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Nigeria needs N1.5 trillion to fix airport infrastructure – NCAA DG

The Director-General of Nigerian Civil Aviation Authority (NCAA), Captain Musa Nuhu, has said that Nigeria would need over $5billion USD (N1.5trillion) to fix its airport infrastructure gaps.

Nuhu actually made reference to a 2019 statistics given by the African Development Bank (AfDB).

According to the NCAA DG, the needed infrastructure include fire cover, primary and secondary power sources, provision of communication, navigation and surveillance aids, automatic weather stations and now-casting equipment among others.

Represented by Mr. Tayib Odunowo, Director of Aerodrome and Airspace Standards (DAAS), Nuhu said security risks and traffic level were among the challenges associated with 24 hours airport operations in the country.

Other needs would be adequate number of competent personnel, adequate power supply and availability of ancillary service providers, among others.

Nuhu said this while speaking at the 26th annual conference of the League of Airport and Aviation Correspondents (LAAC) which held recently in Lagos with the theme: ‘Sunset Airports: Economic and Safety Implications.’

He said: “All manners of security risks including kidnapping, robbery and others are evolving rapidly in many parts of the country. The evolving security challenges make night operations dangerous because many airports, by reason of construction and operational requirements are located mostly in the outskirts of town.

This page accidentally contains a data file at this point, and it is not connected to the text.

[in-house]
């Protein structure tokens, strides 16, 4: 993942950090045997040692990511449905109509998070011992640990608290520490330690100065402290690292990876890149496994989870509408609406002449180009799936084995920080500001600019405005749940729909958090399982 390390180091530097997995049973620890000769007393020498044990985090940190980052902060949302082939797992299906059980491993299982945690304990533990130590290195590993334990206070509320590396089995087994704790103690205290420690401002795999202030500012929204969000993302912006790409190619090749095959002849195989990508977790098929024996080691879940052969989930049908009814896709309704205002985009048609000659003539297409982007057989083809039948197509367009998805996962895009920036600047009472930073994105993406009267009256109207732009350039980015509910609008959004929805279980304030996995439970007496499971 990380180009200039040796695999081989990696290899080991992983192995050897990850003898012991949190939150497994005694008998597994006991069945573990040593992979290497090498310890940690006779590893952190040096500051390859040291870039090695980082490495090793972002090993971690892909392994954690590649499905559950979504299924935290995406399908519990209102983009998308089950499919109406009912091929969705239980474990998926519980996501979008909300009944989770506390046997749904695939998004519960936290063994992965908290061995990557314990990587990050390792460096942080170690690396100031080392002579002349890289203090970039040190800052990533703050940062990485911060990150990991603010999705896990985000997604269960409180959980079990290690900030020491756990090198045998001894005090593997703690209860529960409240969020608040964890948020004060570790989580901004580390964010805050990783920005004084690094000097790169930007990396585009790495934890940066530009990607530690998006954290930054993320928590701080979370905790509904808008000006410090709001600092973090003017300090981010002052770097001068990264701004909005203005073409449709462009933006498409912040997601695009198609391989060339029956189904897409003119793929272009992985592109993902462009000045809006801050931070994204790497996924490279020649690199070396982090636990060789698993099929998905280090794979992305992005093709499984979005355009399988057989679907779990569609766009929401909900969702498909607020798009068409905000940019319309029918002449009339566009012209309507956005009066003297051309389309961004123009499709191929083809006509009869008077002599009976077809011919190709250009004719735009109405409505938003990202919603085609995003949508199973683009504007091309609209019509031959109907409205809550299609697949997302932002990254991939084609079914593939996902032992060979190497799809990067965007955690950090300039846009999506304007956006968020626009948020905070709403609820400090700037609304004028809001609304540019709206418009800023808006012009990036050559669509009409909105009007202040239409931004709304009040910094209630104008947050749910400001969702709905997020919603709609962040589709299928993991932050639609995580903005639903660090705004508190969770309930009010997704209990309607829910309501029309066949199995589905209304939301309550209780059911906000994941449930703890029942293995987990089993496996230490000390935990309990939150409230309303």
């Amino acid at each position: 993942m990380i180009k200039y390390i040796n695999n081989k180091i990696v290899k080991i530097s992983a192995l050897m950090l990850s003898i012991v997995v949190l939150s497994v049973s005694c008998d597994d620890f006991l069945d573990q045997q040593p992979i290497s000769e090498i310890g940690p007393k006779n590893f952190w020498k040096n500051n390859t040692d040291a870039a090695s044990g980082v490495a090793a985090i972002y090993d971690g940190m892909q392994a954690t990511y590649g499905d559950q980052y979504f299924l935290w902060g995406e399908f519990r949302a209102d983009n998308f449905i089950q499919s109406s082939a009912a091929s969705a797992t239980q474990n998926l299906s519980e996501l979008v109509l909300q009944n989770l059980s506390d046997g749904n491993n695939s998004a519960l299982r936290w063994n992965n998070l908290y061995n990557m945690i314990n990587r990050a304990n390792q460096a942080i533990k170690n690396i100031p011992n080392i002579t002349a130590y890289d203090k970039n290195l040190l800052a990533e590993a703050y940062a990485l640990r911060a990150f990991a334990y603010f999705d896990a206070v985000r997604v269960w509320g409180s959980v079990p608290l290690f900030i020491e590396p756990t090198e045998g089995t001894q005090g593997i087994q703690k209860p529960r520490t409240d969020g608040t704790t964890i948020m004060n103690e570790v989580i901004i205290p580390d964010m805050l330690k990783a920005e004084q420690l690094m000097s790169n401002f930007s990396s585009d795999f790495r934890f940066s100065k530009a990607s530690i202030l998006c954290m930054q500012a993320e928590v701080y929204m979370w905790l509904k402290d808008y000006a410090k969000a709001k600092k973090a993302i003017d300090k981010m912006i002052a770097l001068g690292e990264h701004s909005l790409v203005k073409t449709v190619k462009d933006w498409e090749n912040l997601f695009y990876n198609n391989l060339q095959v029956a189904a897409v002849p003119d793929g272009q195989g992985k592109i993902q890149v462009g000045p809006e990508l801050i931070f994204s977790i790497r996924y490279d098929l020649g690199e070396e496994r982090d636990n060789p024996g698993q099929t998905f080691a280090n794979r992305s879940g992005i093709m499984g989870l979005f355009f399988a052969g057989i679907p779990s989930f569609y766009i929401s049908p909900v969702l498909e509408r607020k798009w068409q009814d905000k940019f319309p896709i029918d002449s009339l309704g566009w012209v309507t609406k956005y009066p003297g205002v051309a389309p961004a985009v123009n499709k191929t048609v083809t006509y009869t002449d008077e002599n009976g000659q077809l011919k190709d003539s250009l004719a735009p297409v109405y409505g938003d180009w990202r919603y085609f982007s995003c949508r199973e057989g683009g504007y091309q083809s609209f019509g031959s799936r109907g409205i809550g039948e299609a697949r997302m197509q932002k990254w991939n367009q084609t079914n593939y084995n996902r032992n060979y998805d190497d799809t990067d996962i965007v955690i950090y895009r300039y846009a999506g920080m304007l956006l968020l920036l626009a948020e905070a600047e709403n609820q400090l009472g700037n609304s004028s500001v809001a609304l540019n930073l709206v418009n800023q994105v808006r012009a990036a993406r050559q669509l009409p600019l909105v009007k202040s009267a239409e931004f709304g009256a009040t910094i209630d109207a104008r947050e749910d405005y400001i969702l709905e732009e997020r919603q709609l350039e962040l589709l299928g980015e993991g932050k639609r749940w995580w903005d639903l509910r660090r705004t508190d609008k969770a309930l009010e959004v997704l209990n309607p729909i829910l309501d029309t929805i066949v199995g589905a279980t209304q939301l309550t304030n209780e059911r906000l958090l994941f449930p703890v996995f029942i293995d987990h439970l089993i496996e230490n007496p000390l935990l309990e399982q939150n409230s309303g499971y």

“The risks are enormous and seriously impacting on airports’ operations, airport workers and airline passengers/crew even in daytime.

“Due to downturn in the country’s economy, available data shows that the levels of passenger and traffic activities are not financially viable or self-sustaining to operate a majority of the airports beyond sunset.”

He also lamented direct, indirect and induced impacts as some of the economic implications of restricted airports in the country.

According to him, economic impacts on the airlines are related to the cost of changes in schedules, both in terms of routes and departure times and changes in cargo and mail logistics, while the impact on the airport system is associated with adjustments that must be made to other airport schedules in order to accommodate the changes in routes.

For indirect impacts, he said this is derived initially from the economic activities outside of the airport site like services rendered by travel agents, hotels, restaurants and car rental agencies and concessionaires, stressing that capital and financial investments of those involved are affected.

On induced impacts, Nuhu said this consists of the combined multiplying effects of the direct and indirect impacts like the increase in employment and revenue derived from the successive spending cycles.

He words: “Management of national disaster could be seriously hampered if it happens in a zone where the available airport operates only at sunrise – sunset.

“Enhancement of national security through border patrol is hampered where airports, particularly at the border areas operate from sunrise – sunset only.”

Nuhu mentioned airport and Air Navigation Services (ANS) infrastructure, search and rescue and airline capacity as some of the safety implications of sunset – sunrise airports.

He said: “High risk of accidents during night operations at airports due to inadequate power supply from primary supply and secondary supply, high risk of accidents due to inadequate airport fire cover and other associated challenges with fire fighting efforts at night.

“Night operations solely depend on functional and appropriately calibrated landing aids, serviceable automatic weather stations and others, lack of which can lead to catastrophic consequences during night operations.

“Difficulties that are associated with search and rescue efforts are avoided, particularly, as the country still has its limitations in search and rescue technology, equipment and tools. And for airline capacity, there is reduction in improper fleet management, flight scheduling, flight planning and ‘cutting corners’ syndrome while trying to cater for the airports/routes.”

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